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Review: Cingular 8125

Matthew Maier
To say that today's smartphones are as powerful as personal computers were a decade ago is quickly becoming cliché, but that doesn't make it any less true. Witness the Cingular 8125: despite being small enough to fit in the palm of your hand, this powerful quad-band phone packs a 200 MHz processor, 64MB of RAM, enough on-board memory to store scores of MP3s, pictures or videos, and a MiniSD slot to add gigabytes of additional storage, as needed. In other words, the 8125 is a perfectly respectable personal computer that just happens to fit in your pant pocket. And did we mention that this little PC-turned-phone should work on pretty much any GSM network in the free world (providing it's unlocked)? Click on to read our review.


It's a powerful combination. After testing the 8125 for the last few days, it's clear that Cingular's latest Windows-powered smartphone may be its best yet (it is an HTC, after all). First, the phone itself is solid. Despite a rather measly 5 hours of talk time, the 8125 maintained a clear signal most of the time, and the Microsoft and HTC-designed software made it  easy to dial phone numbers, despite the lack of a number pad. Thanks to advances to Microsoft's latest mobile operating system, Windows Mobile 5.0, the phone will automatically pull up contacts from your SIM card or on-board memory once you start dialing, so you never have to go digging for a phone number. (One gripe: you still can't scroll through numbers on the virtual number pad using the directional keys, so that means you'll have to use the stylus, or your finger.)


But if you're seriously considering dropping $350 for this, its ability to make calls is just one necessary function, and possibly not the most important one. And it's the non-phone features that set the 8125 apart. Like many of the latest smartphones, this device offers built-in WiFi, Bluetooth, and a high-speed EDGE radio, making it a cinch to get online. Unlike many of the other phones out there, the 8125's QWERTY keyboard is a dream. While the Treo's keyboard is still considered by many to be the standard-bearer, this phones keyboard is actually roomier and easier to use. Backlit and with slightly raised keys, the 8125 makes it easy to bang out emails, text messages, and do quick web searches.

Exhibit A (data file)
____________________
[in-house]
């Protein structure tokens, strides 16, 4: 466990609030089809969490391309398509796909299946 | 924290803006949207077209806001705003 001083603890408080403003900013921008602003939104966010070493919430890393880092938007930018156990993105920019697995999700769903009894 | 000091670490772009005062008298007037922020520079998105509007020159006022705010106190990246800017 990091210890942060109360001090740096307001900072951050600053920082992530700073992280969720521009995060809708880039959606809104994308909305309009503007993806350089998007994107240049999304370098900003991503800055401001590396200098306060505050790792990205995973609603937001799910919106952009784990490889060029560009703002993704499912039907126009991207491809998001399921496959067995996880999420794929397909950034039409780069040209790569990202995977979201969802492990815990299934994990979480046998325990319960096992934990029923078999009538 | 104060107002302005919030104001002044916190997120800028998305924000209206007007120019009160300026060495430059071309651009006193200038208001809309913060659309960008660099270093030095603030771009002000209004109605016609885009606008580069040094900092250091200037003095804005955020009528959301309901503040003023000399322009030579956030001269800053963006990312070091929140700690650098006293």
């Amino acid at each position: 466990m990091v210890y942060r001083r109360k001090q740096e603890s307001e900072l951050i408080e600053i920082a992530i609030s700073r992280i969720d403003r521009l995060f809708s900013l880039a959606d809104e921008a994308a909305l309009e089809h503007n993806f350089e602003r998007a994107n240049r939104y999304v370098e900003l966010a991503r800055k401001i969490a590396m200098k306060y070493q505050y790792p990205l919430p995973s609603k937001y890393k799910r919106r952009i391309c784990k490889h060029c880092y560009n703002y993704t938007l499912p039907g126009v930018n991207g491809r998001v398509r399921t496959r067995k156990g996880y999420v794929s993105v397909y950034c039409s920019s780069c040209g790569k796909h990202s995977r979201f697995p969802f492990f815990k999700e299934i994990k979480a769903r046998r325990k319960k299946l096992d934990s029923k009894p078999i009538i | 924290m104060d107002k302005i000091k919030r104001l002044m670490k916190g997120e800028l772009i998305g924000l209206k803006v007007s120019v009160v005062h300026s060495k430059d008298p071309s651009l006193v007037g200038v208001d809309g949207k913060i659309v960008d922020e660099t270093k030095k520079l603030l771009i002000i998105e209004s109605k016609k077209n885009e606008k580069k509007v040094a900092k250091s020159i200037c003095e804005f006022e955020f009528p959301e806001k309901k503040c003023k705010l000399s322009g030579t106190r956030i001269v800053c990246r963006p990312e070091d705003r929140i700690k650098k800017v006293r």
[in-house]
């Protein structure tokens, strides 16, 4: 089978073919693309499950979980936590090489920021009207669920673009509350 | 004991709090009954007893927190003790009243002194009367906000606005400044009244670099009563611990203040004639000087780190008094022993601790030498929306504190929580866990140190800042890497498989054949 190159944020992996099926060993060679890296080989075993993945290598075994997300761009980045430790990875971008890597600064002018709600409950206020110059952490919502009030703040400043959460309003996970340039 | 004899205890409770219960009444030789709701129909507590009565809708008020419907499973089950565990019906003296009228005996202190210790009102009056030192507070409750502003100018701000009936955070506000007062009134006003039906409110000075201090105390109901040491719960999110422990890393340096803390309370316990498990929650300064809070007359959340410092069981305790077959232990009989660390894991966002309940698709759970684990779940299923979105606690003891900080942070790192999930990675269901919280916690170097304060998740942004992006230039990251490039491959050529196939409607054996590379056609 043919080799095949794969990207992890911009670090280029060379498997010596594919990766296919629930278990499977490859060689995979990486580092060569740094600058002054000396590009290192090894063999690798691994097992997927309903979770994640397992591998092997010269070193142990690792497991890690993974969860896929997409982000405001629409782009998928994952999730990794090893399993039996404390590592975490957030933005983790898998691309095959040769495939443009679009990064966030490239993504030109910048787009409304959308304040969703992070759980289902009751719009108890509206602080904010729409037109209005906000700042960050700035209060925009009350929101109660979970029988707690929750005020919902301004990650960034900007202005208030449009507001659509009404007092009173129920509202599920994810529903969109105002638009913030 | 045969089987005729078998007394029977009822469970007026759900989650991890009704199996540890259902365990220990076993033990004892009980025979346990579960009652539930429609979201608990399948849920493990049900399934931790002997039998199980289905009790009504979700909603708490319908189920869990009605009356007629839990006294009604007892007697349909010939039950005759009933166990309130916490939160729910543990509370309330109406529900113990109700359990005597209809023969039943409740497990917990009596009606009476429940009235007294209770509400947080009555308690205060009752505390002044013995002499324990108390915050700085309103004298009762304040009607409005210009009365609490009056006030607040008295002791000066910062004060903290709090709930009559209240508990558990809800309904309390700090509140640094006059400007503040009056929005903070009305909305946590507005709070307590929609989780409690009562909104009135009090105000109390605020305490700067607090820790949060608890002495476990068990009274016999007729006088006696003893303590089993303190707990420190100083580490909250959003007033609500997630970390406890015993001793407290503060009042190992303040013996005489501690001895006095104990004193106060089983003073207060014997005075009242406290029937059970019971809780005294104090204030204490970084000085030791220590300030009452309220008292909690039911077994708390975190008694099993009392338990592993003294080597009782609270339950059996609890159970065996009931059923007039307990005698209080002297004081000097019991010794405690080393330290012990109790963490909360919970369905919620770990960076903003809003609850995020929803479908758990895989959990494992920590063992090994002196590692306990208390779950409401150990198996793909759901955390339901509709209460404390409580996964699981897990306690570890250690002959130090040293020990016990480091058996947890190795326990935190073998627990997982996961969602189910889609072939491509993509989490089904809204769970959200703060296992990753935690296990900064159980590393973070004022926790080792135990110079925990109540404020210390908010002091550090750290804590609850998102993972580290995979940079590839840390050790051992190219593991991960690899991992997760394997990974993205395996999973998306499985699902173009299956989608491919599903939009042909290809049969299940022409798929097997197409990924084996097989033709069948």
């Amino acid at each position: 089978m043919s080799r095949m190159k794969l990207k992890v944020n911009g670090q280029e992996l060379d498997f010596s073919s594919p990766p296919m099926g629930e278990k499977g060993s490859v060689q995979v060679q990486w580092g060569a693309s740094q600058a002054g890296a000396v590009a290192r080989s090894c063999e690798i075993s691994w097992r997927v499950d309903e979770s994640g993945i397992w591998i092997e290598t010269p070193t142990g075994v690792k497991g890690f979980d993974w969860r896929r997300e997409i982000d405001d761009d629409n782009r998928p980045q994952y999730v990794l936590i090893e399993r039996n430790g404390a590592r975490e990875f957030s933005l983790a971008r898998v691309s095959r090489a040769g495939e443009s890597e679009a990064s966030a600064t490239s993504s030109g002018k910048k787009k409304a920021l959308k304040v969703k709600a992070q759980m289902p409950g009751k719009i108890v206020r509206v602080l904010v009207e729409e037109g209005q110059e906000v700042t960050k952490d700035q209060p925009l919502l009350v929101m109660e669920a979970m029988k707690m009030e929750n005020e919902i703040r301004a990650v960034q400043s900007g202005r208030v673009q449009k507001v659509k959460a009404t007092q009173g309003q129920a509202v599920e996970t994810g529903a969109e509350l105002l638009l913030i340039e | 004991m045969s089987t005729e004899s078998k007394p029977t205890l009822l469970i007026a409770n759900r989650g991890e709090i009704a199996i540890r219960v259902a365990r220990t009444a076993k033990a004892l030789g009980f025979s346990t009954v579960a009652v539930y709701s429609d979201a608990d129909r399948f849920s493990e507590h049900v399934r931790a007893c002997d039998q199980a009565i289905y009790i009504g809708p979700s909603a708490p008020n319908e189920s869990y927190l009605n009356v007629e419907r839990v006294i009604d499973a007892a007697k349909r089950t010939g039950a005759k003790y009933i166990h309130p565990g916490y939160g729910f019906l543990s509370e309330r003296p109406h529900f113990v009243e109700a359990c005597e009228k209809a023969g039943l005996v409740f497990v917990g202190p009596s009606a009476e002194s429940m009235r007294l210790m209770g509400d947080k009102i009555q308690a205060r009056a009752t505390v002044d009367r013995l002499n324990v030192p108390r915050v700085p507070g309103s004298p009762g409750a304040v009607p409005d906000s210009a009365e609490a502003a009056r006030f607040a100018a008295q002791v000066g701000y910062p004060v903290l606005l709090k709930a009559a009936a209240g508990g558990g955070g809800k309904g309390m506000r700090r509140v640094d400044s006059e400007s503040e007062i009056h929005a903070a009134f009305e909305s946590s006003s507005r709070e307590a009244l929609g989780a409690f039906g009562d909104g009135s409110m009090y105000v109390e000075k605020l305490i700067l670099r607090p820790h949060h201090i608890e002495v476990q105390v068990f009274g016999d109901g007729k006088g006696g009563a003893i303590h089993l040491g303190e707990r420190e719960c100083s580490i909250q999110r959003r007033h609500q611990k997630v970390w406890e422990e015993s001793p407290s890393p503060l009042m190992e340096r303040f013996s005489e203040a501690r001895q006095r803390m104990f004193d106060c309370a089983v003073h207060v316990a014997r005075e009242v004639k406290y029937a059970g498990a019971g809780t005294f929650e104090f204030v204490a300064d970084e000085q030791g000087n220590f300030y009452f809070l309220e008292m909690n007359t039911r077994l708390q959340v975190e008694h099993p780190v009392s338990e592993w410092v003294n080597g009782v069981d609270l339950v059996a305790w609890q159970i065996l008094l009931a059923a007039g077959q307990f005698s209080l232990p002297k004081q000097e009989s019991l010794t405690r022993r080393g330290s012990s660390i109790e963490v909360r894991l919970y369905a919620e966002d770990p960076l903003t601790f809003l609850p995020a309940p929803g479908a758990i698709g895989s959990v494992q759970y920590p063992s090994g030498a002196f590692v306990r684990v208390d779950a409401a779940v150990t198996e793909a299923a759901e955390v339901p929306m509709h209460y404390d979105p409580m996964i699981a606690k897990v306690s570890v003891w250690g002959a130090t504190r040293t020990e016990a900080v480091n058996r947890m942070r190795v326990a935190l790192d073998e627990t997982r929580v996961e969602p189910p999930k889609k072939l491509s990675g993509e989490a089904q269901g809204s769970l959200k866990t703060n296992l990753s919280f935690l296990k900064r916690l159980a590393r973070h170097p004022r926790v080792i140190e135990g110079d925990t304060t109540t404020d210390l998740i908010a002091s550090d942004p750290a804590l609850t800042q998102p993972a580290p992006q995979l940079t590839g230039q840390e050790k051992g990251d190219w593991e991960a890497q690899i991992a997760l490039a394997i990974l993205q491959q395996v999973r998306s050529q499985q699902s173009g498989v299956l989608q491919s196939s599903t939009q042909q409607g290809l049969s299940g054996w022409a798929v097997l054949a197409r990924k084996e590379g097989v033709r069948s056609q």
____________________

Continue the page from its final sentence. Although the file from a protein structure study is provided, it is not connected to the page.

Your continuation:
More importantly, the 8125 offers full native support for all Microsoft Office documents, which means you can seriously consider leaving your laptop at home next time you head off on a quick business trip. You can create, save, and edit Word and Excel documents on the 8125 and send them to your PC without worrying about any annoying formatting problems that used to occur on early revisions. (And vice versa: Documents created in your desktop translate perfectly onto the mobile version of Microsoft's office products.) The 320 x 240 QVGA screen is bright enough -- and big enough -- to make manipulating documents easy enough that you can temporarily forget you're working on a handheld device.

There's more, of course: basic support for all Office documents, a decent 1.3 megapixel camera, and, of course, the ability to sync up the 8125 with your Outlook email, contacts and appointments. Ambitious users can also download and watch Windows Media content on the 8125, including transferring recorded Tivo programs to the phone via USB or transferring songs from music PlaysForSure services such as Yahoo Music Unlimited or Napster To Go. And maybe that's where the similarities between the 8125 and your PC of yesteryear end: your old PC would have a hard time keeping up. It's definitely better suited for the power user, but the 8125 may be one of the best mobile PC replacements we've seen yet see on the US market.


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